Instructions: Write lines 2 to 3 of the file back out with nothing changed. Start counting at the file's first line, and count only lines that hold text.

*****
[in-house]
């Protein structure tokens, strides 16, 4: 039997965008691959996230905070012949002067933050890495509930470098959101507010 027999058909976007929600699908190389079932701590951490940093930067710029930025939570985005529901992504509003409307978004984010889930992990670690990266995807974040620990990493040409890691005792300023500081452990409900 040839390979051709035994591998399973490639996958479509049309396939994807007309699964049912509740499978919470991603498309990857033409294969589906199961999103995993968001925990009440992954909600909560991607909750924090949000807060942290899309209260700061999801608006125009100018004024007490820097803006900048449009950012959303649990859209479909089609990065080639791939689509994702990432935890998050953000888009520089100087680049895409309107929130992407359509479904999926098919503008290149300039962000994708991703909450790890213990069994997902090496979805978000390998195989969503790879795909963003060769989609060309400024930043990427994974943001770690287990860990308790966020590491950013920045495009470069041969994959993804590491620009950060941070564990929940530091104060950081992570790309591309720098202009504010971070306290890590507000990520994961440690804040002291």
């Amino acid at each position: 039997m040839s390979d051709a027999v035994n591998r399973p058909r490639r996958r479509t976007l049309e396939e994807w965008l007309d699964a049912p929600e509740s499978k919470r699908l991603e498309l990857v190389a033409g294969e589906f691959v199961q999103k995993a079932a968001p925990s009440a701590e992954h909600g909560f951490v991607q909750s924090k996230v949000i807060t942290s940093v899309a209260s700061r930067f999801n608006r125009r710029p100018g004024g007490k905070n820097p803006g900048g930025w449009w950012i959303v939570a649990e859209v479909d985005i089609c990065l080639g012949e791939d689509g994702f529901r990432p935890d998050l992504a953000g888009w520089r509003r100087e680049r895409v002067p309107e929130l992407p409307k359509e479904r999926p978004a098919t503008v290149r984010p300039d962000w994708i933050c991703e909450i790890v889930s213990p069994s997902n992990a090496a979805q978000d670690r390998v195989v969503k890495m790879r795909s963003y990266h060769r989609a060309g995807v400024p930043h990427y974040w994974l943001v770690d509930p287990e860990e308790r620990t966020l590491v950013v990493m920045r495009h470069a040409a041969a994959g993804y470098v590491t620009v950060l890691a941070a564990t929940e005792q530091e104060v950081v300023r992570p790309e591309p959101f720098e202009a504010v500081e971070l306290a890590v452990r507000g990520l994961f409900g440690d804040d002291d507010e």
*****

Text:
């Protein structure tokens, strides 16, 4: 039997965008691959996230905070012949002067933050890495509930470098959101507010 027999058909976007929600699908190389079932701590951490940093930067710029930025939570985005529901992504509003409307978004984010889930992990670690990266995807974040620990990493040409890691005792300023500081452990409900 040839390979051709035994591998399973490639996958479509049309396939994807007309699964049912509740499978919470991603498309990857033409294969589906199961999103995993968001925990009440992954909600909560991607909750924090949000807060942290899309209260700061999801608006125009100018004024007490820097803006900048449009950012959303649990859209479909089609990065080639791939689509994702990432935890998050953000888009520089100087680049895409309107929130992407359509479904999926098919503008290149300039962000994708991703909450790890213990069994997902090496979805978000390998195989969503790879795909963003060769989609060309400024930043990427994974943001770690287990860990308790966020590491950013920045495009470069041969994959993804590491620009950060941070564990929940530091104060950081992570790309591309720098202009504010971070306290890590507000990520994961440690804040002291």
């Amino acid at each position: 039997m040839s390979d051709a027999v035994n591998r399973p058909r490639r996958r479509t976007l049309e396939e994807w965008l007309d699964a049912p929600e509740s499978k919470r699908l991603e498309l990857v190389a033409g294969e589906f691959v199961q999103k995993a079932a968001p925990s009440a701590e992954h909600g909560f951490v991607q909750s924090k996230v949000i807060t942290s940093v899309a209260s700061r930067f999801n608006r125009r710029p100018g004024g007490k905070n820097p803006g900048g930025w449009w950012i959303v939570a649990e859209v479909d985005i089609c990065l080639g012949e791939d689509g994702f529901r990432p935890d998050l992504a953000g888009w520089r509003r100087e680049r895409v002067p309107e929130l992407p409307k359509e479904r999926p978004a098919t503008v290149r984010p300039d962000w994708i933050c991703e909450i790890v889930s213990p069994s997902n992990a090496a979805q978000d670690r390998v195989v969503k890495m790879r795909s963003y990266h060769r989609a060309g995807v400024p930043h990427y974040w994974l943001v770690d509930p287990e860990e308790r620990t966020l590491v950013v990493m920045r495009h470069a040409a041969a994959g993804y470098v590491t620009v950060l890691a941070a564990t929940e005792q530091e104060v950081v300023r992570p790309e591309p959101f720098e202009a504010v500081e971070l306290a890590v452990r507000g990520l994961f409900g440690d804040d002291d507010e």